Actors: Jon Pertwee, Katy Manning, Nicholas Courtney, Roger Delgado
Number of discs: 1
Studio: BBC Warner
DVD Release Date: May 10, 2011
Run Time: 100 minutes
“Terror of the Autons” is available on DVD and can be purchased at Amazon
One of the essential Pertwee stories has never looked or sounded better.
>For a story with as many pivotal moments in Doctor Who history as “Terror of the Autons” has, it’d be easy to think the story would collapse under the weight of its own reputation. Thankfully, that’s not the case and instead of collapsing under the weight of expectations, “Autons” lives up to them and in many cases exceeds them.
As the newly released DVD constantly reminds us in the bonus features, “Terror of the Autons” was the first time that producer Barry Letts was allowed the chance to put his stamp on Doctor Who. And with “Autons” he and script editor Terrance Dicks did just that, introducing three new regular characters to the Doctor Who universe and putting the series clearly in the cross-hairs of critics who derided the frightening images portrayed on-screen and the impact this could have on the young target audience for the show.
“Autons” introduces us to Mike Yates, Jo Grant and, most importantly, the Master as definitely played by Roger Delgado. Letts and Dick decided that since the Doctor and the Brigadier had dynamic similar to Holmes and Watson that the series needed a Moriarity for the Doctor. They created the Master, a renegade Time Lord like the Doctor, who comes to Earth to conquer the planet and destroy the Doctor.
Script-writer Robert Holmes recycles large portions of his “Spearhead from Space” script the year before with “Autons.” It’s interesting to note that in the UK, this story is hitting DVD along with a re-release of “Spear.” I can only imagine watching them in rapid succession will only highlight the similarities. But what sets “Autons” apart is its more focused on the cat and mouse game of the Doctor and the Master, each trying to outwit the other. Much of the story finds the Autons relegated to the role of henchmen for the Master as he sets one trap after the other for the Doctor. The story also provides an interesting character study as we see how both the Doctor and Master interact with various other characters over the course of the story.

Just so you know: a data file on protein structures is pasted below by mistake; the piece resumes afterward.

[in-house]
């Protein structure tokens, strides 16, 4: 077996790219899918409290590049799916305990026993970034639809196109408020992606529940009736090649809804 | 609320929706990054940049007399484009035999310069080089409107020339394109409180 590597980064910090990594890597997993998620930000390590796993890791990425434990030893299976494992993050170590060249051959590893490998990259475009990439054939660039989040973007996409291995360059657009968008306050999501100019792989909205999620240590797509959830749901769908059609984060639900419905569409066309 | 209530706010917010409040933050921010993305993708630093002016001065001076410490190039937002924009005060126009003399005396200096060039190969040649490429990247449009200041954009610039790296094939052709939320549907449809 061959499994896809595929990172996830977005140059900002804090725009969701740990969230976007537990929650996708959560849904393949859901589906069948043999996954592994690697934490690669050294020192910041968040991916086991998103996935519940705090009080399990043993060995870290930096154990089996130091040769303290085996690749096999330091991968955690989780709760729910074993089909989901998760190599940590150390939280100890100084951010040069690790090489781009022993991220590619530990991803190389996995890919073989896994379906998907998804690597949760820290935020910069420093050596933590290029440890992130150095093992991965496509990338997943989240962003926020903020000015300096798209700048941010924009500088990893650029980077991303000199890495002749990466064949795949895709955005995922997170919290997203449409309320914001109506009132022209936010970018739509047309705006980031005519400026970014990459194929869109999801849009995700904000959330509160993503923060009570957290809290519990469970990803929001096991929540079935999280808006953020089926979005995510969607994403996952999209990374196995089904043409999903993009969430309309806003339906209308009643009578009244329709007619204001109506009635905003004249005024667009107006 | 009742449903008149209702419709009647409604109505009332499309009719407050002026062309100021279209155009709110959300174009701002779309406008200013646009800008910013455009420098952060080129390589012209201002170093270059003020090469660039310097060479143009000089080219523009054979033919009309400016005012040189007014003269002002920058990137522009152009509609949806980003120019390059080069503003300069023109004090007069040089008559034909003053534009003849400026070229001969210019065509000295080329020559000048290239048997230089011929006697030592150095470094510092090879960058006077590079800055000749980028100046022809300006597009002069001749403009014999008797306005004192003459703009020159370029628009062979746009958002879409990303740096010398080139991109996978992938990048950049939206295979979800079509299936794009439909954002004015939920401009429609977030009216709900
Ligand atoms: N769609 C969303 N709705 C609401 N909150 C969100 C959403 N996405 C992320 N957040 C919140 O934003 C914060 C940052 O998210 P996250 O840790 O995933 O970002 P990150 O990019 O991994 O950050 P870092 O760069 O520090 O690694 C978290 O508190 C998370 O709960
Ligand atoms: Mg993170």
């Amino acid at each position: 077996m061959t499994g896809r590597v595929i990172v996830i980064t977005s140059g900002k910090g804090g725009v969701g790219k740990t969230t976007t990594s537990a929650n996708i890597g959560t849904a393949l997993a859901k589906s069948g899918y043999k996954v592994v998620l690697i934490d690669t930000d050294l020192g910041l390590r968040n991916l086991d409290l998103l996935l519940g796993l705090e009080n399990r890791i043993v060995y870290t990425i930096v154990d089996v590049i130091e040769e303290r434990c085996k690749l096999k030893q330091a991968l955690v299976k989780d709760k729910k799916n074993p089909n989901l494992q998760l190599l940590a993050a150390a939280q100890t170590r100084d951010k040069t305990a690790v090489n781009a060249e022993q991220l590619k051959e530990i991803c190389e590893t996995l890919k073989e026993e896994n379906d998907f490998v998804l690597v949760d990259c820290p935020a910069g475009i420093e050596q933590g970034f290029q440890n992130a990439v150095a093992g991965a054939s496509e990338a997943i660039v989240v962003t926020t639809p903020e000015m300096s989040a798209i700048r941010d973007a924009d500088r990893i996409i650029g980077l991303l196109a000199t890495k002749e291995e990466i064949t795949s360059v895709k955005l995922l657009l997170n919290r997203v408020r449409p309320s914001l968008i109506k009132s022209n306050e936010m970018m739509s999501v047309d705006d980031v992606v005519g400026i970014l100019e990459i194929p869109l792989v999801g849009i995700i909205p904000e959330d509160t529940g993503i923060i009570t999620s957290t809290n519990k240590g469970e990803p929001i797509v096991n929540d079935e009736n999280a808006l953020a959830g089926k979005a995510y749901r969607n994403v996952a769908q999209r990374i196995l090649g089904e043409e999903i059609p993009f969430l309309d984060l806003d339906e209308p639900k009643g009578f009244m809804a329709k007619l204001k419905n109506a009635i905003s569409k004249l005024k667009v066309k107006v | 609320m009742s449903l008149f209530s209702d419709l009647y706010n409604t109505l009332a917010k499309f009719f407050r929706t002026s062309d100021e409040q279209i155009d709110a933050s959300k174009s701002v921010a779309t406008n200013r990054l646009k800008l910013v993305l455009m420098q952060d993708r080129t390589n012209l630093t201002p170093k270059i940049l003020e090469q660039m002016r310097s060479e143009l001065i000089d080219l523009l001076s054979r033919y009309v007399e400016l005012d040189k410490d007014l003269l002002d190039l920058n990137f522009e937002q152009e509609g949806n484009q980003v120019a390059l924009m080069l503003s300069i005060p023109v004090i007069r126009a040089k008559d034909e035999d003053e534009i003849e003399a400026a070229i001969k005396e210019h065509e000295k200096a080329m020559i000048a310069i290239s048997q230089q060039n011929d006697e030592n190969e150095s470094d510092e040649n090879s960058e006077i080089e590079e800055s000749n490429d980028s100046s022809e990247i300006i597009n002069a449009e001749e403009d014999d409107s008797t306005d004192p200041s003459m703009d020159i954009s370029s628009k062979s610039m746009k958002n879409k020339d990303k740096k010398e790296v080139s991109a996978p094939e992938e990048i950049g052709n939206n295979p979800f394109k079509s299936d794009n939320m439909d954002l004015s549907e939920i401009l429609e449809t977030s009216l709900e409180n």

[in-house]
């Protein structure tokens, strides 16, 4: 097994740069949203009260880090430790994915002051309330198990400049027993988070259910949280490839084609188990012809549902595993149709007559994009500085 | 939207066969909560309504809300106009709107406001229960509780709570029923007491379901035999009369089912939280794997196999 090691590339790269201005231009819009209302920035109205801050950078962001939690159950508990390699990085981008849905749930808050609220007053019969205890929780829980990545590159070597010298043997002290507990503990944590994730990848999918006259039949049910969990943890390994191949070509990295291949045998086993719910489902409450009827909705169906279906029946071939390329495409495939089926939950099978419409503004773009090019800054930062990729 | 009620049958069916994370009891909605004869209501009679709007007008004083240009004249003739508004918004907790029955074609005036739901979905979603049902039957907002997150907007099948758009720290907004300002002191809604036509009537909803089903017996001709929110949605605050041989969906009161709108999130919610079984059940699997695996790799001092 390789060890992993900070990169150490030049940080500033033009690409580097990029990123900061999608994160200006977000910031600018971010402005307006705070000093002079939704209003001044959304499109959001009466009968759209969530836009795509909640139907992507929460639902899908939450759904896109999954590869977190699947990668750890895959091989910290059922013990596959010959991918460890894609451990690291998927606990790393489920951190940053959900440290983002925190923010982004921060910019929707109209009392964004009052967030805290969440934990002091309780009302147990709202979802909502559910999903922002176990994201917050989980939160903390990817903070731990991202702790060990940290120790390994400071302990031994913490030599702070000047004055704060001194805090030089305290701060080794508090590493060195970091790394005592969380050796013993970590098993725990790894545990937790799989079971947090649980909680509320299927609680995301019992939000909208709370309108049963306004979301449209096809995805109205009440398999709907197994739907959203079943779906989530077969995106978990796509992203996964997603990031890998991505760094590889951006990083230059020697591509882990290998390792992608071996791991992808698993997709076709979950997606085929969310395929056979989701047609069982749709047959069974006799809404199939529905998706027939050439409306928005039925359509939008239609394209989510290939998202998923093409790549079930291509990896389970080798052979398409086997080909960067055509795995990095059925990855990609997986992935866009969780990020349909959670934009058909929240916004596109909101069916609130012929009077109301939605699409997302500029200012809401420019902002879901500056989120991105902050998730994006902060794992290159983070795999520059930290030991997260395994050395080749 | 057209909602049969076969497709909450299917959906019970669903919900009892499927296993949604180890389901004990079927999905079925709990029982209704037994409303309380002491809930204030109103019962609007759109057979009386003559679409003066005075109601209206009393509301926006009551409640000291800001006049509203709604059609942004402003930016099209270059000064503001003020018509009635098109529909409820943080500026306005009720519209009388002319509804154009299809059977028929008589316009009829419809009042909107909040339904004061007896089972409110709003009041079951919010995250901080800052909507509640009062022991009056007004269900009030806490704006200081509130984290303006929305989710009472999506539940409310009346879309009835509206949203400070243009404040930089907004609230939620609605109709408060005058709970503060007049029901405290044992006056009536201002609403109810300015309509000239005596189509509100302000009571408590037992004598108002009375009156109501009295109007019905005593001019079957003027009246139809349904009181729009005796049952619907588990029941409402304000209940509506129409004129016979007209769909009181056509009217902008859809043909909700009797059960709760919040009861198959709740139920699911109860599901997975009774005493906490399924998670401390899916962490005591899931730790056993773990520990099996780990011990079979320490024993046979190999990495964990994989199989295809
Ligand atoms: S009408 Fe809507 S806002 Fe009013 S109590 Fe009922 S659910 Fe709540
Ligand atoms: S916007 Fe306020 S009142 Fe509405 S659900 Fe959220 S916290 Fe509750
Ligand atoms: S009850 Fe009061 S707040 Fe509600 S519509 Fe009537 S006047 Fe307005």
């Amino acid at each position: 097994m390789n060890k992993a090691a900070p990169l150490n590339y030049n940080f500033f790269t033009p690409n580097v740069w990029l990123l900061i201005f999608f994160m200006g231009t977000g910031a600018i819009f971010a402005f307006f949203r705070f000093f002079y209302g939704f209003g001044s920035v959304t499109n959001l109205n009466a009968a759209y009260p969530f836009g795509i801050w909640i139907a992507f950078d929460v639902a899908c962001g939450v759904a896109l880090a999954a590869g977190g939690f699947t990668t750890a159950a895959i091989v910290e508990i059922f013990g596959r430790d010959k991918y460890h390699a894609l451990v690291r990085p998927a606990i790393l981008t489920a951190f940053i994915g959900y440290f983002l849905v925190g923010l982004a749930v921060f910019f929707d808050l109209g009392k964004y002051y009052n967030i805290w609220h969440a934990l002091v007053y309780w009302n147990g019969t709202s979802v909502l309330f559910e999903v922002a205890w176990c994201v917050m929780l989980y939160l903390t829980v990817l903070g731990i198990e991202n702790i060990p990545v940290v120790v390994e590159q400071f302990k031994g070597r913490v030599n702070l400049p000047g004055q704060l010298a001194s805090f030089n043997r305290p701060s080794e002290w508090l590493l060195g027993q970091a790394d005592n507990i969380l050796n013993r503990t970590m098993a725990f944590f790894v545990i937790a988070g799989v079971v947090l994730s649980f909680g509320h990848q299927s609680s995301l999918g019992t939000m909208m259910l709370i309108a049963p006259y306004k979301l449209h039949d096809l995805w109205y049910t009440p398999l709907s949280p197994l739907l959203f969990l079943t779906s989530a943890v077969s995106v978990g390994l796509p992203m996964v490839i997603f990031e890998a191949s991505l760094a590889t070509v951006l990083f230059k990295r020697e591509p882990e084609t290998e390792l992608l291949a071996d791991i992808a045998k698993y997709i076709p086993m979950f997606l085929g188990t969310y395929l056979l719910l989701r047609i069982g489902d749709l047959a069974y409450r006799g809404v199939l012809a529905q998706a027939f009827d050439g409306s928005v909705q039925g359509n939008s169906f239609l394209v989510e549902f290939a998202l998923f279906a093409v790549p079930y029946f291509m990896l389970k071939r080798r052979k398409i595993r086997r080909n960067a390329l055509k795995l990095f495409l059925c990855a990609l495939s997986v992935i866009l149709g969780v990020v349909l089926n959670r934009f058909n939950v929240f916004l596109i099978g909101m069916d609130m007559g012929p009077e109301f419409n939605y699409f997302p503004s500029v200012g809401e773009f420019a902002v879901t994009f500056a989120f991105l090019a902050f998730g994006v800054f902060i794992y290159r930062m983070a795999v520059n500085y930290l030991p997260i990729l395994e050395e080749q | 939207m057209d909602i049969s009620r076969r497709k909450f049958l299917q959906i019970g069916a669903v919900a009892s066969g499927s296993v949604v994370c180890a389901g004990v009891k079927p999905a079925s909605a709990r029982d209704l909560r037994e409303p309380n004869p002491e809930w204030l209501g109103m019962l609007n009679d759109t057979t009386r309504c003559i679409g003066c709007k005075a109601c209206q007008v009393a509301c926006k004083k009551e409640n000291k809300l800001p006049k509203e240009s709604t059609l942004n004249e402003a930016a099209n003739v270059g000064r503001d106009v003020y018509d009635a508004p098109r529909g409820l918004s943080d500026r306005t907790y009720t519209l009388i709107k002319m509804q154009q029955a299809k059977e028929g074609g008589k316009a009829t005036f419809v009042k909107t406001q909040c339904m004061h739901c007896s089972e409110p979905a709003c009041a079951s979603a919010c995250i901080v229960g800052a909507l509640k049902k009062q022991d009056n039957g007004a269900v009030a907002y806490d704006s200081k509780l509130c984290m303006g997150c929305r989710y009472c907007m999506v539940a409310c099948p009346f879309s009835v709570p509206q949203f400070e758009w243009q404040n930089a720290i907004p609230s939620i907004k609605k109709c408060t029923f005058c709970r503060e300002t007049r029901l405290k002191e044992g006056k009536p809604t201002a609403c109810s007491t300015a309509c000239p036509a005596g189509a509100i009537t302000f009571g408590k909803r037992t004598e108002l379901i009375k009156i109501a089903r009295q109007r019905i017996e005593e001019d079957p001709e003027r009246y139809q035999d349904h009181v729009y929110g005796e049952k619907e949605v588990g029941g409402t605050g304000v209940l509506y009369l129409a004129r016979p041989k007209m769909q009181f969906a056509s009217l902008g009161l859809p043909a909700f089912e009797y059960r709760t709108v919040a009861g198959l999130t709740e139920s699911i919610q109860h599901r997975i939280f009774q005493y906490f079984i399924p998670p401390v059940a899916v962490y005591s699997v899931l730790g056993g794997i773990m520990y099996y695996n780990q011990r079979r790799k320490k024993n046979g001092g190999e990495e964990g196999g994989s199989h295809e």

The story is also one that clearly put Doctor Who on the radar of Mary Whitehouse. Ask most fans of the classic series to name five infamous moments that drew fire on the show and it’s a good bet that at least two of them will come from this story. And those incidents all come from a 20 minute or so stretch of the second episode in the serial.
So if this story is such a definitive third Doctor story, why has it taken so long to hit DVD, you may ask. As with much of the Jon Pertwee era, the original color master tapes were lost. Black and white film copies were retained and for years shown in the syndication package. An off-air copy of the show with the full color was held in the BBC archives but it wasn’t until the 90s that the technology came along to merge the black and white film and the color tape back together. Even then, the VHS release was full of minor and major faults in the film, meaning that in order to release the story onto DVD a lot of work was going to have to be done.
And it has been done. The video and audio for “Autons” has never been better. It’s easy to get spoiled by how good the Doctor Who Restoration Team is at their jobs, but the work they’ve done here is truly remarkable.
The extras are solid enough with various parties reflecting on the creation of the Master and the addition of three new cast members. The commentary was recorded several years ago and features Nicholas Courtney, Katy Manning and Letts. It’s a fun, informative look at the story though some fans may come away feeling depressed because we realize this will be one of the last times we hear commentary on the Pertwee era from Letts and Courtney.
While the extras are nice, it’s still the story that is the major selling point. If you’re looking for a story that pretty much sums up everything about the third Doctor era in one four-part serial, you can’t go wrong with “Terror of the Autons.”